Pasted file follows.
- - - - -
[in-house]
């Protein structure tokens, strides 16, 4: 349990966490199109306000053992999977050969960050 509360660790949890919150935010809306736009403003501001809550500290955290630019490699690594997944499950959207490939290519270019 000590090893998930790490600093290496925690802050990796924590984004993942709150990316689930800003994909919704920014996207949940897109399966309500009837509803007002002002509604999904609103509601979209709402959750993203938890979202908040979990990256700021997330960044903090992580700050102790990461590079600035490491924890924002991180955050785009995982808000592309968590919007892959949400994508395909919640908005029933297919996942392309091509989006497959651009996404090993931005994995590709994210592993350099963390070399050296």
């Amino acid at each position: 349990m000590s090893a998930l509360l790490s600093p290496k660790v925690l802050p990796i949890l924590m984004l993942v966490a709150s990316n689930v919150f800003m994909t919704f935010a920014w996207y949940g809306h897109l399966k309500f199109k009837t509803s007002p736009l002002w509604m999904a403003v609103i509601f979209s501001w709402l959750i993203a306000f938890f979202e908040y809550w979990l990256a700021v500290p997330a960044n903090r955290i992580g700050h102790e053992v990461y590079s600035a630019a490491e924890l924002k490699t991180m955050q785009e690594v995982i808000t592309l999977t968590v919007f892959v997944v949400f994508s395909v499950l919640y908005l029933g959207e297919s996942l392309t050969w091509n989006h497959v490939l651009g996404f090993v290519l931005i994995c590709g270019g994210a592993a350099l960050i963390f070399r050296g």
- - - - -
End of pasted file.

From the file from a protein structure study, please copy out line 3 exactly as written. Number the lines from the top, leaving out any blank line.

């Amino acid at each position: 349990m000590s090893a998930l509360l790490s600093p290496k660790v925690l802050p990796i949890l924590m984004l993942v966490a709150s990316n689930v919150f800003m994909t919704f935010a920014w996207y949940g809306h897109l399966k309500f199109k009837t509803s007002p736009l002002w509604m999904a403003v609103i509601f979209s501001w709402l959750i993203a306000f938890f979202e908040y809550w979990l990256a700021v500290p997330a960044n903090r955290i992580g700050h102790e053992v990461y590079s600035a630019a490491e924890l924002k490699t991180m955050q785009e690594v995982i808000t592309l999977t968590v919007f892959v997944v949400f994508s395909v499950l919640y908005l029933g959207e297919s996942l392309t050969w091509n989006h497959v490939l651009g996404f090993v290519l931005i994995c590709g270019g994210a592993a350099l960050i963390f070399r050296g």